1) Using fflush() on any input stream gives undefined behaviour, regardless of whether you are using scanf() ot fgets(). In short, don't use fflush(stdin) - ever.
2) Yes, a common use case is to employ fgets() to read a string, and sscanf() to scan the received string. There is no linkage of any buffer to fgets() or sscanf() in doing so (at least, no more linkage than is implied by fgets() reading characters to an array, and sscanf() to interpret the data that fgets() places there).
3) The * modifier on a format means to discard data, rather than write it to a subsequent argument. So, %*s means act as if %s was used, but discard the string rather than writing it.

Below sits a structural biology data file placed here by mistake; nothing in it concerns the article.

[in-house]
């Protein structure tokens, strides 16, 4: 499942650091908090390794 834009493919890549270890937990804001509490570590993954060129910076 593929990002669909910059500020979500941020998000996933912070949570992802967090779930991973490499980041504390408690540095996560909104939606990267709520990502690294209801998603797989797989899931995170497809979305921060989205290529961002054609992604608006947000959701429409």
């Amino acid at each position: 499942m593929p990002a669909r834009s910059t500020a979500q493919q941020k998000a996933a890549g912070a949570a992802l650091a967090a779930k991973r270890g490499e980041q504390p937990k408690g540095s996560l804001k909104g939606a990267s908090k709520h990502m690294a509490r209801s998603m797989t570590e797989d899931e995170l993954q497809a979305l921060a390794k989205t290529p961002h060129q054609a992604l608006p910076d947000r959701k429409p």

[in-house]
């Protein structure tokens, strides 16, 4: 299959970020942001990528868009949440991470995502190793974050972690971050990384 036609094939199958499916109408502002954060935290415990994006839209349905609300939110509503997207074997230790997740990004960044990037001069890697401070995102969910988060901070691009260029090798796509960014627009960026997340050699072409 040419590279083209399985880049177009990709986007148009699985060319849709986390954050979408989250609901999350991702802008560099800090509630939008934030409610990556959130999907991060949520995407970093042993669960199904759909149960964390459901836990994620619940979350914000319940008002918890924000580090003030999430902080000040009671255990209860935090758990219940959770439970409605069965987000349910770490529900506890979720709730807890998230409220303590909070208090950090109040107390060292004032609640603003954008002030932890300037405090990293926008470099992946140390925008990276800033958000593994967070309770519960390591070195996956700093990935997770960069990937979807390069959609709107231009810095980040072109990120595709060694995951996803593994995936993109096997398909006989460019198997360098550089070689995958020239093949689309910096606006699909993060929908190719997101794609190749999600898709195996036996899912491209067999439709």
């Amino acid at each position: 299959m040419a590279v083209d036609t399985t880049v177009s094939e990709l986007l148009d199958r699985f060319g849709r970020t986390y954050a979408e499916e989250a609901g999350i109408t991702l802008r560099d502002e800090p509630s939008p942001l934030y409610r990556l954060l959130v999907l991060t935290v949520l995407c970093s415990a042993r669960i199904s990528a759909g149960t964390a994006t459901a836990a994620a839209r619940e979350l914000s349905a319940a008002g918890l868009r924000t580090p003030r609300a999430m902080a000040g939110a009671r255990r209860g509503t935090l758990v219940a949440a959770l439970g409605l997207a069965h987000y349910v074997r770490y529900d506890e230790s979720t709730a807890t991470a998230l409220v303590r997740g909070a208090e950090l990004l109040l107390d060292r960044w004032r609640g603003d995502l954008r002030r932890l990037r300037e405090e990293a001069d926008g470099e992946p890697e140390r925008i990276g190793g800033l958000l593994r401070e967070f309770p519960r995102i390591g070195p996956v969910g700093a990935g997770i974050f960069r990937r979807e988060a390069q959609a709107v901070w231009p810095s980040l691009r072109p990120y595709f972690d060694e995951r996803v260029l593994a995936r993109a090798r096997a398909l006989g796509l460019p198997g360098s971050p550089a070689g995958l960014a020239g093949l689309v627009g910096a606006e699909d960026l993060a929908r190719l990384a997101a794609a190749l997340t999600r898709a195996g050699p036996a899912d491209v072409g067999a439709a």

So, in that link
is equivalent to
sscanf (sentence,"%s %*s %d",str,&i);
if we assume that buffer_to_discard is an array of char large enough to hold the results of the second %s format. The advantage of %*s is that it discards the second string, without having to mess around trying to estimate its length (or worry about chaos that might ensue from a buffer overflow if buffer_to_discard is too short).
sscanf(sentence, %s %s %d, str, buffer_to_discard, &i);
Note: the return value from the second sscanf() call will be different than the first, but the code you linked to is not checking the return value anyway.